No Child Left Behind Sex Ed Clause


When it comes to kids and abusive relationships, here’s the challenge facing parents, educators, and advocates: we all agree that relationship violence and sexual assault are unacceptable, but we don’t know exactly how to talk to kids about avoiding it.

Abusive relationships are enormous problems for our children. The Centers for Disease Control reports 15 million kids experience relationship violence each year. The riskiest period in anyone’s life, in terms of sexual assault and intimate partner violence, is 16 to 24. A 2015 Kaiser Family Foundation/Washington Post poll  found that 20% of college women experience unwanted sexual contact; a 2013 CDC survey reports that 10% of high school women have been forced to have sex against their will at least once.

As a result, the latest version of No Child Left Behind – a 600 page bill currently working its way through the House and Senate – includes a measure that requires public high schools nationwide to teach students about safe relationships, how to consent to (or refuse) sex, and how to avoid sexual violence and coercion.

However, talking to children about sex – particularly through our schools — remains an explosive educational topic.

The fear among many parents, politicians and school administrators is that by talking to kids about sex, even with the goal of teaching kids how to avoid sexual or relationship violence, has the inadvertent impact of encouraging them to have sex or get into relationships before they are ready. Evidence is that 70% of high school seniors have had sex, so some believe it’s impossible to stop teenagers from becoming sexually active. But the flip side fear must be addressed: maybe the high rate of sexual activity is caused by exposing kids to sex, through the media, music, and educational programs.

Which is why frank, and appropriate, sex and relationship education is something we all need to discuss, research and debate. It’s also why parents have every right – even an obligation – to talk to our children about our values and experiences when it comes to sex, and to educate them about the risks of sexual activity, assault, and relationship violence. What our kids learn about sex – through schools, youth groups, camps or via friends – is a side dish; what we, as parents, teach our children at home is the main course.

Here’s what I do: I offer short, candid soundbites at key times. The easiest opportunities, of course, come when kids ask a specific question or make a comment. But in 18 years of parenting, this has happened once. What’s far more common is that we hear something about sex or assault on TV or on the radio, or via gossip at school or in the neighborhood.

In response, with alacrity (don’t think about it!), I spit out accurate information about sex and assault and my own experience. I told my three kids, before they turned six, the following: “Mommy used to be married to someone before Daddy. I loved him, but he hit me, and you can’t stay with someone who hurts you. So I divorced him.”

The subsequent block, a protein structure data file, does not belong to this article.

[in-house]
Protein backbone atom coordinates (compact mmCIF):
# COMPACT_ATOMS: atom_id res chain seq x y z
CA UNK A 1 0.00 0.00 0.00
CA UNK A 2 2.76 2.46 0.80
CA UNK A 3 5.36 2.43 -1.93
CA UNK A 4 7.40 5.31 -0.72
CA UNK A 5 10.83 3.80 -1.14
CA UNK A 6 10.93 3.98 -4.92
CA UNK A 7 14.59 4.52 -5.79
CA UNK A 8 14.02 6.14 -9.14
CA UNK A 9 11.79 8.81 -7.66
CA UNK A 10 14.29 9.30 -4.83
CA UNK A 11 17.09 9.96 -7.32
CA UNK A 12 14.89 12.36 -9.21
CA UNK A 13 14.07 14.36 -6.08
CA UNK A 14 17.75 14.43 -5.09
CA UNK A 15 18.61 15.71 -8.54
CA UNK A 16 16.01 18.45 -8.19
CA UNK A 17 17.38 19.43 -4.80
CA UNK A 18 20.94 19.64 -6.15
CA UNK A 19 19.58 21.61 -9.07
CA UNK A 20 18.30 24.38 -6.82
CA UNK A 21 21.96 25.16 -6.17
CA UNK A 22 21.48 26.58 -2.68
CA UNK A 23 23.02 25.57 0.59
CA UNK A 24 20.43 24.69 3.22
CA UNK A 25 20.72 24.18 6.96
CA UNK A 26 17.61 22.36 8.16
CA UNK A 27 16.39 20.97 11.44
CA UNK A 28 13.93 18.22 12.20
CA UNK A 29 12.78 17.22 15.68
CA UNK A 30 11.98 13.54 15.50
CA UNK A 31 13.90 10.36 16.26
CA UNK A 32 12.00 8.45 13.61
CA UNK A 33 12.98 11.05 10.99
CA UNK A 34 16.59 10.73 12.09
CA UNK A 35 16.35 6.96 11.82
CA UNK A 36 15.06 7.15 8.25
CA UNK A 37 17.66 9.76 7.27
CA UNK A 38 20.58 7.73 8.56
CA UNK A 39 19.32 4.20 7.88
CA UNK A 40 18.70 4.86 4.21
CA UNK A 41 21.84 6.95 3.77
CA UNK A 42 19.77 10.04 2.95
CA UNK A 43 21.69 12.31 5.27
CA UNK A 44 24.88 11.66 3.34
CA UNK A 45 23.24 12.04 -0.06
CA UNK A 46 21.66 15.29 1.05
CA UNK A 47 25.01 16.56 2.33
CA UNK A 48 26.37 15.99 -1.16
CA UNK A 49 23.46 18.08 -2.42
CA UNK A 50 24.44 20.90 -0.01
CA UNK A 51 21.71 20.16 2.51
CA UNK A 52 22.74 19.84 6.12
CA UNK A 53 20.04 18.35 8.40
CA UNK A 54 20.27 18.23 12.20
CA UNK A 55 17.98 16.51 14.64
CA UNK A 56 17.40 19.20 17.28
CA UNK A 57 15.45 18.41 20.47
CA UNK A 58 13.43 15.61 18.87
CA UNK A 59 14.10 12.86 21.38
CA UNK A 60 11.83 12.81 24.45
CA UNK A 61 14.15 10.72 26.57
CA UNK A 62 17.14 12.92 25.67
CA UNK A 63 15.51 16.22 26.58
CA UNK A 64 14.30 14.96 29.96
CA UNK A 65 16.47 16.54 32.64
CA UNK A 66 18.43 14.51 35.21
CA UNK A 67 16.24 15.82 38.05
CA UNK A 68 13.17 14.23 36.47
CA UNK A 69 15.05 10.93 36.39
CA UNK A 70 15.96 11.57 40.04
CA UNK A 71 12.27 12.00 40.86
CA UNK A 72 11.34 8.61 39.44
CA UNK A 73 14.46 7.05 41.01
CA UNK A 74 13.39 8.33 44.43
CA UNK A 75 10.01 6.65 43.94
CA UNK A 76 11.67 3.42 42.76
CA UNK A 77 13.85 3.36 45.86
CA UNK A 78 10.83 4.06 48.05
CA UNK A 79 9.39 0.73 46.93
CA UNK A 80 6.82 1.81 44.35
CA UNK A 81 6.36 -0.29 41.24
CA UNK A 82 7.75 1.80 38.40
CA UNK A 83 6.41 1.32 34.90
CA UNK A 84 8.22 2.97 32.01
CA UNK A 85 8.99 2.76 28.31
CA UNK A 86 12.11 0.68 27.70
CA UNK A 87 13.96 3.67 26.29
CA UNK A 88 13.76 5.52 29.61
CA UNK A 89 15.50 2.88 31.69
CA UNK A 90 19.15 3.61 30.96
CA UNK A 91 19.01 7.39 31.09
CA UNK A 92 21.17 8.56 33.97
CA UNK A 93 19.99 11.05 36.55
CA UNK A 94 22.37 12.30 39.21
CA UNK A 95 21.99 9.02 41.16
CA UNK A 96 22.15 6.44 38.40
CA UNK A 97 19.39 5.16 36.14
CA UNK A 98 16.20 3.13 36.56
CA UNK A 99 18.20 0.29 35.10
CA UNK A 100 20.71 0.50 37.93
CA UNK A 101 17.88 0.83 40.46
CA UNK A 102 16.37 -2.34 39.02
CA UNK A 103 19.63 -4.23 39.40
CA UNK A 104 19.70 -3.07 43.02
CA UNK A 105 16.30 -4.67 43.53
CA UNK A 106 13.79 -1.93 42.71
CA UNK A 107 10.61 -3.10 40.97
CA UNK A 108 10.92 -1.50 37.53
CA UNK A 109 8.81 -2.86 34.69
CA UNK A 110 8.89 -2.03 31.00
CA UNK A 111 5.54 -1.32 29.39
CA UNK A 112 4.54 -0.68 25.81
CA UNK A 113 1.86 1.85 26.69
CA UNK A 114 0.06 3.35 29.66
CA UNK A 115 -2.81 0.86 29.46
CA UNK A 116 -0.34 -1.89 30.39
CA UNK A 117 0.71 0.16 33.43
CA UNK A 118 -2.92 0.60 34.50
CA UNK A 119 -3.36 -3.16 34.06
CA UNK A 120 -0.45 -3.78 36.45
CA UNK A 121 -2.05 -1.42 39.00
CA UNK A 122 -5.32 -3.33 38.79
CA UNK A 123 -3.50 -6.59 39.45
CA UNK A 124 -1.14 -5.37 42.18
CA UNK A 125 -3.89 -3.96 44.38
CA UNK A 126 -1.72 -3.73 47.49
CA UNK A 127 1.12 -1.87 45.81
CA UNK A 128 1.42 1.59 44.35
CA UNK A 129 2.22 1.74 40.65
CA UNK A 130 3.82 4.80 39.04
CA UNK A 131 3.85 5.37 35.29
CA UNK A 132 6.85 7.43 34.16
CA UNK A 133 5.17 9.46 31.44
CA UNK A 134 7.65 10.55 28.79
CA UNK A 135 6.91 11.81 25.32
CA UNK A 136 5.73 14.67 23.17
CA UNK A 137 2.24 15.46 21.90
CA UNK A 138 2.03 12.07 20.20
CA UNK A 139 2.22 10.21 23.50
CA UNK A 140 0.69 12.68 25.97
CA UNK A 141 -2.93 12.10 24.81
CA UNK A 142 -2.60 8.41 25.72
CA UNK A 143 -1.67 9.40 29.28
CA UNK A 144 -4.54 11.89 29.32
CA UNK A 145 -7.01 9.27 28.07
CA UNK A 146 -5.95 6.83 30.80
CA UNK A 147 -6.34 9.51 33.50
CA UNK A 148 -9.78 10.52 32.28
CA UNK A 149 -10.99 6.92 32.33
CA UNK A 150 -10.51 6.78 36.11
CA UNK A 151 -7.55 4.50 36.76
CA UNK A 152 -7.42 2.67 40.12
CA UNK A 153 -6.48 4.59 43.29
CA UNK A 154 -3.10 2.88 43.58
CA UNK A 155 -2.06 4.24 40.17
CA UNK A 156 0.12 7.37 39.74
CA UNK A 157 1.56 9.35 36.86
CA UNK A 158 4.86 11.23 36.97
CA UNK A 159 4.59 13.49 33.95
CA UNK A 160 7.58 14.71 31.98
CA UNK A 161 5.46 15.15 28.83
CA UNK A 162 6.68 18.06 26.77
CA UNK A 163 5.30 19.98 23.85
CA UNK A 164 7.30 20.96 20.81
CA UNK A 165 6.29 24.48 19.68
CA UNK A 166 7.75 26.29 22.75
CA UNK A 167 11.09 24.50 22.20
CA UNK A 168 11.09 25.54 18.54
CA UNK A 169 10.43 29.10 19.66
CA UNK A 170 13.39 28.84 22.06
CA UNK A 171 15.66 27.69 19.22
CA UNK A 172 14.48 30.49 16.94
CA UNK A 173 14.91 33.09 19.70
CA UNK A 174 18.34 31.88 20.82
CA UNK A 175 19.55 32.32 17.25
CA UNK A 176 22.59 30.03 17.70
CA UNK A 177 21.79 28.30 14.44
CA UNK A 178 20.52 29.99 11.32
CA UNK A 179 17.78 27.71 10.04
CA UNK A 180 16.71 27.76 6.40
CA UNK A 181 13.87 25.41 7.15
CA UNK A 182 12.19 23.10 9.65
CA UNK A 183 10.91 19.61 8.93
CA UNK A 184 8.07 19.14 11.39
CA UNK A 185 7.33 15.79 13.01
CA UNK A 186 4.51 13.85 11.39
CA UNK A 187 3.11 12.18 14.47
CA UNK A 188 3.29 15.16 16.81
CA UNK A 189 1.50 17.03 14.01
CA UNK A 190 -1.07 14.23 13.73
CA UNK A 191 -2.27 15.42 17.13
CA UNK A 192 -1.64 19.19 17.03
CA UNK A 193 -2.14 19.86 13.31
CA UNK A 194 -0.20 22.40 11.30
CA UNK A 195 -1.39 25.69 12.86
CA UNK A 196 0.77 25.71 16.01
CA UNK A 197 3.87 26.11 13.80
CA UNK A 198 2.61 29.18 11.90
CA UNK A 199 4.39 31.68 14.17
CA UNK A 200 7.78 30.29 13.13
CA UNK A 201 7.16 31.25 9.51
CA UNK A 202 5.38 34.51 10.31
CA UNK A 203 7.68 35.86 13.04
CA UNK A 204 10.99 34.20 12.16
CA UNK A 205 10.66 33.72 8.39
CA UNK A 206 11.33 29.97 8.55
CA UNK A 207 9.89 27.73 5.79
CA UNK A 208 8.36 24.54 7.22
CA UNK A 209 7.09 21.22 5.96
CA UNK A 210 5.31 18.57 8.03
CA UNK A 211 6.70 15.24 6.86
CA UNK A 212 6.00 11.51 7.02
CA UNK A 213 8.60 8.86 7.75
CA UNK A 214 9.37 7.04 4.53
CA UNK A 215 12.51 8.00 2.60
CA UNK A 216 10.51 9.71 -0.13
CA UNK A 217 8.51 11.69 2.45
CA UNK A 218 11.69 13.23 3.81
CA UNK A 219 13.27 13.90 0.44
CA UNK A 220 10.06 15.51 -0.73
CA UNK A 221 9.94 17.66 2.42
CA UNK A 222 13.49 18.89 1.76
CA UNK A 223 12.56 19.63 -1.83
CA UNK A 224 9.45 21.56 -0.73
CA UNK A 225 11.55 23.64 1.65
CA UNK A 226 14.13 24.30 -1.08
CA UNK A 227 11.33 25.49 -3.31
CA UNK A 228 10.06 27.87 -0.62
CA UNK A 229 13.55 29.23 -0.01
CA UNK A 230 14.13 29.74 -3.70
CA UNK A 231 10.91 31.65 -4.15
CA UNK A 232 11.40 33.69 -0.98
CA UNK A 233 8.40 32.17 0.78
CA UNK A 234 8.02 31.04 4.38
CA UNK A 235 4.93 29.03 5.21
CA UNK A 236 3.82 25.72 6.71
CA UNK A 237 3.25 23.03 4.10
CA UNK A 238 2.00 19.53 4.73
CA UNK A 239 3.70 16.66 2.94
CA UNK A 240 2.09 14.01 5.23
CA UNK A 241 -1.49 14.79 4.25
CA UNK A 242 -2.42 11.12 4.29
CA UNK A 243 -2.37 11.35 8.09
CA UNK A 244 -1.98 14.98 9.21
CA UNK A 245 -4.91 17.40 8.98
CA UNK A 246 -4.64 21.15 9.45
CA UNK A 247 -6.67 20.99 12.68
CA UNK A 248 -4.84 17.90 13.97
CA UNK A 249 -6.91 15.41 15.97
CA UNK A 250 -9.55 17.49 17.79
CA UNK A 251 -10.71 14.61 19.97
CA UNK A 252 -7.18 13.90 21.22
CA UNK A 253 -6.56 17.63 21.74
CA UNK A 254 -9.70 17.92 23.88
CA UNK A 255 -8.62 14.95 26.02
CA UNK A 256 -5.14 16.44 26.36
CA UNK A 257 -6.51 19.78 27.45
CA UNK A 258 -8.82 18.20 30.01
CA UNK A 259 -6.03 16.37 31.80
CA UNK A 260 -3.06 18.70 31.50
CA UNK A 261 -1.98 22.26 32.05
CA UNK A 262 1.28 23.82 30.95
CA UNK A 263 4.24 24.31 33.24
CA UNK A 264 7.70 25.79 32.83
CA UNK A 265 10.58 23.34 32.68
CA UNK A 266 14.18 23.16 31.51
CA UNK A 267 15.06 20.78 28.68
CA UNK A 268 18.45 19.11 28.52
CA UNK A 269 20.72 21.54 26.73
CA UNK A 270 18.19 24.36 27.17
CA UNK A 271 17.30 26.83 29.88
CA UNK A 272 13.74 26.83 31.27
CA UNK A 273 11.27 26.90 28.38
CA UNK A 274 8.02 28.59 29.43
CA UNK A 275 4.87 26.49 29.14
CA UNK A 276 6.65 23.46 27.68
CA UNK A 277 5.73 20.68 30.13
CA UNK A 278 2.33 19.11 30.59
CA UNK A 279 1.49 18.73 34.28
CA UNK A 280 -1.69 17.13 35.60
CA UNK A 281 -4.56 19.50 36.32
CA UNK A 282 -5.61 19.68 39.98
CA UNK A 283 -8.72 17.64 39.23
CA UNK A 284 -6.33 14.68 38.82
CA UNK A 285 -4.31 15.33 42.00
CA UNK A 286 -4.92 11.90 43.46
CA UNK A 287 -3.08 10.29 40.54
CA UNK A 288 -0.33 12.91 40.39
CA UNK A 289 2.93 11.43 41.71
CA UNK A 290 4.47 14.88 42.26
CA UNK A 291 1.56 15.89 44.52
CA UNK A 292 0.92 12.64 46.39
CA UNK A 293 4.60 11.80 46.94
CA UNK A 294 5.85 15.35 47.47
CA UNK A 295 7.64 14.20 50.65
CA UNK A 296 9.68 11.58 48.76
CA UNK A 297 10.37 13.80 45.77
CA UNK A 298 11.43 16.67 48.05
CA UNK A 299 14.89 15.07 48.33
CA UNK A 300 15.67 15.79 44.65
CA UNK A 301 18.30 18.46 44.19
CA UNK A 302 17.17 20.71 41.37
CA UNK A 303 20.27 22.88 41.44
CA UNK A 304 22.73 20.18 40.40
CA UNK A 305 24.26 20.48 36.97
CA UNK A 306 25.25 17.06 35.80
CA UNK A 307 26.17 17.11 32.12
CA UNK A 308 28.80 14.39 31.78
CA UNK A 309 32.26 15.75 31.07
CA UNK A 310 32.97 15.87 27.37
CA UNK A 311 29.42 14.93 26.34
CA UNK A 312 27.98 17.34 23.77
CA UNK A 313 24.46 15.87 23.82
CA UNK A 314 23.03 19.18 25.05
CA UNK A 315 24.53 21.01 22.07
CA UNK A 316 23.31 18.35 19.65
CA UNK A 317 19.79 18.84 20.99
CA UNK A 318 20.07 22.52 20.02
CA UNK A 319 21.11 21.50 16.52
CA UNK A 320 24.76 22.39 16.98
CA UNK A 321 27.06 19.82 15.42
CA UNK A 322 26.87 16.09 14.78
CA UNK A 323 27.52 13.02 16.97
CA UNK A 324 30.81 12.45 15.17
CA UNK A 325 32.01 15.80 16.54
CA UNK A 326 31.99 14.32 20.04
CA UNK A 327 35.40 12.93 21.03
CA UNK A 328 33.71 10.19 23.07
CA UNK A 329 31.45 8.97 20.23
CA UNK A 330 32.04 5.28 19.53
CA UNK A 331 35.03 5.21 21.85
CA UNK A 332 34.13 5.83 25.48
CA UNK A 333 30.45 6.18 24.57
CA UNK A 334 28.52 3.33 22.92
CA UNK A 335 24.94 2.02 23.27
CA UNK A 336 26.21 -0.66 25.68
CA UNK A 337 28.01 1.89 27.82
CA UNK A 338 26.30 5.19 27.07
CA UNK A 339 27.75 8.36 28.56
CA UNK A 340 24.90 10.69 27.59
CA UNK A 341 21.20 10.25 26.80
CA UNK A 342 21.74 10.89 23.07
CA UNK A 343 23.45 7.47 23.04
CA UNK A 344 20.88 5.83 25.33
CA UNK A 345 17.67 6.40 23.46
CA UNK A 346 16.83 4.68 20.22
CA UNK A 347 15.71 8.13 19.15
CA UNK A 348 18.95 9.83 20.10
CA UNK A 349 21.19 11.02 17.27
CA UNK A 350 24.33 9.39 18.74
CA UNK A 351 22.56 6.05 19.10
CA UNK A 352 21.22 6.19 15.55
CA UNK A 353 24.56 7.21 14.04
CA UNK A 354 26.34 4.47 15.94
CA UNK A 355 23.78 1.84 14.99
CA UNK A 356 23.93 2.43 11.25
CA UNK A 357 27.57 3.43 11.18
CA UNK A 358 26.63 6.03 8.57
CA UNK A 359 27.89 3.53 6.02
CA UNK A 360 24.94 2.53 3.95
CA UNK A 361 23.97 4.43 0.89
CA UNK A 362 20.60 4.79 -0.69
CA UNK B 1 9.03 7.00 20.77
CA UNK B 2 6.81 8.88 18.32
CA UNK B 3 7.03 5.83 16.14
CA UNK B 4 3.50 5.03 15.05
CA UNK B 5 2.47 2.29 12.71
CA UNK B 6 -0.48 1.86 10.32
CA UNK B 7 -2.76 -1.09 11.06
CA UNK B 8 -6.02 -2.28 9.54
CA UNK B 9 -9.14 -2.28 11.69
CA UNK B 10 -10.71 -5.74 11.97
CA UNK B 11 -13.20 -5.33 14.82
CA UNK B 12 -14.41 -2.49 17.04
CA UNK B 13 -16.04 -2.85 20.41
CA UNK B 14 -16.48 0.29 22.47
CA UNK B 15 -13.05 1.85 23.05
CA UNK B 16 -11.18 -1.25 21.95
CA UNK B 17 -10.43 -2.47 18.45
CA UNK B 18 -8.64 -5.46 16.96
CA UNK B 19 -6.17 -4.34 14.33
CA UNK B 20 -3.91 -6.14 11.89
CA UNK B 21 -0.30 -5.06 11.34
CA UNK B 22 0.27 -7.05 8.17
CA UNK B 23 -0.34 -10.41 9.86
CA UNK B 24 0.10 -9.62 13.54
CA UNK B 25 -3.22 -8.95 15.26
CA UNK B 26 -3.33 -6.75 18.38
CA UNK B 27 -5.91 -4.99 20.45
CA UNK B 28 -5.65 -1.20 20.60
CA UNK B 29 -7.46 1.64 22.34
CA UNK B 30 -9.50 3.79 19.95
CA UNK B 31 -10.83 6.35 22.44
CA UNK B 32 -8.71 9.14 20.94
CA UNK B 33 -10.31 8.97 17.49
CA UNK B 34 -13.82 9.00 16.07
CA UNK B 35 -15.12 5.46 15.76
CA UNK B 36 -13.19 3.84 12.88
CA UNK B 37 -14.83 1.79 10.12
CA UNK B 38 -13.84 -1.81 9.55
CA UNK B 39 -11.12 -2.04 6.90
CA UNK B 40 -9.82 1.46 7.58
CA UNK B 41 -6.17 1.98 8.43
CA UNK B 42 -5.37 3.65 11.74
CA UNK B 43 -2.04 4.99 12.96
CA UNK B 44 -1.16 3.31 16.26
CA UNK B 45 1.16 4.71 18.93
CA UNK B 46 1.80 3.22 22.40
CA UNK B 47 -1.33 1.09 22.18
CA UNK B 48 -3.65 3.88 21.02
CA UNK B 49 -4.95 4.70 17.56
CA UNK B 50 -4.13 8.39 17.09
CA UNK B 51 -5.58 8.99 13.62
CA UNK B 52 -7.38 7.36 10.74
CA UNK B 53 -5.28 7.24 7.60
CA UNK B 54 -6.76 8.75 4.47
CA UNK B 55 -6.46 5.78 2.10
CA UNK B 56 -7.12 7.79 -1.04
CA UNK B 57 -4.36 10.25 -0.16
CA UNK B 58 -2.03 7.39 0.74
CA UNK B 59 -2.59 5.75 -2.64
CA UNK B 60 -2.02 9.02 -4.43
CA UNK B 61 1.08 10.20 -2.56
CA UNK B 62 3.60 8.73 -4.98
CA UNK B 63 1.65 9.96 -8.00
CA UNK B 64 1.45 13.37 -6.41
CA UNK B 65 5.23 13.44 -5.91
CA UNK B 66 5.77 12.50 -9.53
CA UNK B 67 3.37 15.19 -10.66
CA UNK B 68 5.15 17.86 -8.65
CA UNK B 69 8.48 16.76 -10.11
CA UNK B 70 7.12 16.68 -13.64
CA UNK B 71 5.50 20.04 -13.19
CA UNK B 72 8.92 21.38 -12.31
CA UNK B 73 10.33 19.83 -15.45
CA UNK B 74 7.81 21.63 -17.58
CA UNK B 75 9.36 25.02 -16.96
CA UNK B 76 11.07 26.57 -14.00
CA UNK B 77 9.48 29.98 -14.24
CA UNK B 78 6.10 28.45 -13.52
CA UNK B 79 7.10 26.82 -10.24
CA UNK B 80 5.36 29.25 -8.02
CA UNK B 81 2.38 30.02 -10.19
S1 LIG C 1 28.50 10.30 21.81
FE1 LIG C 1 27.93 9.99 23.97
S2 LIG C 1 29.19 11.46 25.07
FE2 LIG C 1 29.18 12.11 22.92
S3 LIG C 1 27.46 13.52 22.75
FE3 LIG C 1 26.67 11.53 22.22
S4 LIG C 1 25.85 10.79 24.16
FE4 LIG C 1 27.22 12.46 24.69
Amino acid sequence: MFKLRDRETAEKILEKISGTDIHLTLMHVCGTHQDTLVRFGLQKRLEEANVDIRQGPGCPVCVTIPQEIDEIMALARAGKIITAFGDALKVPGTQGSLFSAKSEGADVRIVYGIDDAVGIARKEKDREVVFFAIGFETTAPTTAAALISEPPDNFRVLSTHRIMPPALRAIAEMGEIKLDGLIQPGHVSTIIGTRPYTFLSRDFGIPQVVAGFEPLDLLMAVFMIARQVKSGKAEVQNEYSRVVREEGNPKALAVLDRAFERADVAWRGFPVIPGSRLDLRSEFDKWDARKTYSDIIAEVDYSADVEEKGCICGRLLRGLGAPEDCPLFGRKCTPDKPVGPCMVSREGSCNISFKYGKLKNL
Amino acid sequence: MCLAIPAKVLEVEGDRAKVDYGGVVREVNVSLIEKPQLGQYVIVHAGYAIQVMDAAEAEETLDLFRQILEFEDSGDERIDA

The same brevity works for sexual assault: “My first year of college, a cute hockey player asked me to go to his room one night to get a sweatshirt because he was cold. My older sister had warned me during freshman week that I should never to go to a man’s room alone. So I said no. I heard later that he tried to rape another girl. I was really glad I listened to my sister and my own instincts.”

Or, if you don’t have personal stories (or prefer not to share them) use statistics or celebrities: “Rihanna was 20 when Chris Brown attacked her. Did you know that girls 18-24 are three times as likely to be assaulted as women of other ages. Why do you think that is? Do you have any friends who’ve been hit by their boyfriends or girlfriends?”

Or: “I saw a study that said 1 in 5 college women are raped. I also learned that it’s important, if you are assaulted, that the first person you tell believes you. I want you to know if you or a friend are ever attacked, even if you somehow think it was your fault, even if it takes you a long time to tell me about it, I will always believe you and help you figure out what you want to do about it.”

This sounds easy, right? Believe it or not, talking to kids about these difficult topics is actually simpler than many other tough parenting subjects. But first, you need to educate yourself about sexual assault and relationship violence, in order to boil the complexity down to 30 seconds of useful information your individual teenager(s) will actually be able to hear. So check out The One Love Foundation , or Love Is Respect , or RAIIN , or Google your local domestic violence shelter or rape crisis center. Conduct your own sex ed class, and then share what you found with the kids in your life. A little education can go a long way.



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